The 2022 GMC Yukon will temporarily lose its four-way power lumbar support due to the microchip shortage, GM Authority can confirm.
For a temporary and undisclosed amount of time, 2022 GMC Yukon models that typically come standard with four-way power lumbar support will instead only feature two-way power lumbar support. GMC Yukon trim levels that are offered with standard four-way power lumbar support include the SLT, AT4 and range-topping Denali. Buyers of vehicles affected by this change will receive a $50 credit in exchange for the simplified lumbar adjustment system.
As a result of this change, the 2022 GMC Yukon SLT, AT4 and Denali will also feature standard 10-way power-adjustable front seats instead of 12-way power adjustable seats. Again, this is being done to limit the number of microchips GM uses per vehicle as it continues to wade through the global supply crunch of semiconductor chips.
GM Authority also reported this week that this same change would be applied to the 2022 Chevy Tahoe and 2022 Chevy Suburban as well. Only High Country and Premier trim levels of the two Chevy full-size SUVs come standard with four-way power lumbar adjust. These two trim levels will now come standard with two-way power lumbar adjustment.
To be clear, this is only expected to be a temporary change, however it will be in effect until further notice. Due to the ongoing and ever-changing nature of the global chip shortage, GM is not providing an estimate as to when this change will be lifted for either the GMC Yukon/Yukon XL or Chevy Tahoe/Suburban.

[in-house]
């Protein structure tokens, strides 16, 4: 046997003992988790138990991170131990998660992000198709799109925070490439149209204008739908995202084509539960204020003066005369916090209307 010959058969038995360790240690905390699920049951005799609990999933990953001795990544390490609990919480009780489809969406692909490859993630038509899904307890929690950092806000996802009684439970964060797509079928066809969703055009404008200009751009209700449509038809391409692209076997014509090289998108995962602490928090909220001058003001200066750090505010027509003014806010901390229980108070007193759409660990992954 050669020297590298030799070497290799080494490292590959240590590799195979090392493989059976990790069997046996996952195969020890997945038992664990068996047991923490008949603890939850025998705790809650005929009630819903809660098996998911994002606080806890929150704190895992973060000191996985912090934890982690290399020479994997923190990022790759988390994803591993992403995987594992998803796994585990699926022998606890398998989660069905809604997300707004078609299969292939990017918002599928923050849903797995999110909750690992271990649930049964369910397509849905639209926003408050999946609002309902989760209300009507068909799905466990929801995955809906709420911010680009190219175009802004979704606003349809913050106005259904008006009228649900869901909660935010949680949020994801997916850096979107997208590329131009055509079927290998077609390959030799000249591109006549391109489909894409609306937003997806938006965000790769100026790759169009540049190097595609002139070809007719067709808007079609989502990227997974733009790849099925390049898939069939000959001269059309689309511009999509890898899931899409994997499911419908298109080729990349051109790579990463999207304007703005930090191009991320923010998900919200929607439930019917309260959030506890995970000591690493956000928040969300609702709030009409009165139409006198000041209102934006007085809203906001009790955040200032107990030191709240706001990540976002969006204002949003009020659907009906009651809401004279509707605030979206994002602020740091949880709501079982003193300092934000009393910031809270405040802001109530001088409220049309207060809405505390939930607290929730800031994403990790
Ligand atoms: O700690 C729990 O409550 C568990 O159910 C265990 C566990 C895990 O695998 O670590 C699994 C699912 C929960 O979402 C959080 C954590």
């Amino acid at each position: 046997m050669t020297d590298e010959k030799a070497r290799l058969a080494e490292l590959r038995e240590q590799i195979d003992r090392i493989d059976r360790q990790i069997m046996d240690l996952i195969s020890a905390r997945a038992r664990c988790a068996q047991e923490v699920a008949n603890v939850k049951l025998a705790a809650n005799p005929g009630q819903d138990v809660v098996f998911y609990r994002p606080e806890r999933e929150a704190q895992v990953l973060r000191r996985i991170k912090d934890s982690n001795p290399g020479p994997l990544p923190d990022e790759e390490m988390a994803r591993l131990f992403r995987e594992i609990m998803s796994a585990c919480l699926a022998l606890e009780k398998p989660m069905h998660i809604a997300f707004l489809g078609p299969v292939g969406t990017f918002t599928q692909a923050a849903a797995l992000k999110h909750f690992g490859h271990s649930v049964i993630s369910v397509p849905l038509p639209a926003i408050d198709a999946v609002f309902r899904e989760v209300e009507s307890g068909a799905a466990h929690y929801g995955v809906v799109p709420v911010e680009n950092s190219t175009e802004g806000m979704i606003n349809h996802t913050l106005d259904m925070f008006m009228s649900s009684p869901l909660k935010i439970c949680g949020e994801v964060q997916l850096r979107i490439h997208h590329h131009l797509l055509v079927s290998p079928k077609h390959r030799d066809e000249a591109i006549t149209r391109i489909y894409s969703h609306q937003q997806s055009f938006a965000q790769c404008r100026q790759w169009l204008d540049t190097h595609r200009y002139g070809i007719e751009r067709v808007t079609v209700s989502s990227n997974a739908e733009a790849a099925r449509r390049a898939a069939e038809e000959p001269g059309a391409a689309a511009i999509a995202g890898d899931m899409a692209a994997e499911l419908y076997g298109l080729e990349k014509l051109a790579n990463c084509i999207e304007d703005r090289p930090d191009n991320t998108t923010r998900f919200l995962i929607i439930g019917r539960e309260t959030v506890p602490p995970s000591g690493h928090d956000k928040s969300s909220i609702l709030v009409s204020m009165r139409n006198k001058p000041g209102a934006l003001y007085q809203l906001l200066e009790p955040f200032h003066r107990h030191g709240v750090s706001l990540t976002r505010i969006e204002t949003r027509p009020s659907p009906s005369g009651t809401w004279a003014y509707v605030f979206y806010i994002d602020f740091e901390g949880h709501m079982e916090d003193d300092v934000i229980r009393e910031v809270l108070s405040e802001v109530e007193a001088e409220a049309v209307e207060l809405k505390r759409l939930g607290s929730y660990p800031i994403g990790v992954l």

By removing certain features in vehicles, GM has been able to mitigate the effects of the chip shortage on its bottom line. For example, the automaker previously removed Active Fuel Management and Dynamic Fuel Management from certain examples of the Chevy Silverado 1500 and GMC Sierra 1500, as well as Automatic Stop-Start and HD Radio. Other GM models have also been hit with similar chip-related equipment austerity measures.
GM is particularly keen to see larger, more expensive vehicles like the GMC Yukon remain in production amid the chip shortage, as these vehicles represent some of its most popular and profitable products. The GMC Yukon and Yukon XL are both produced at the GM Arlington Assembly plant, which has not taken any chip-related downtime this year.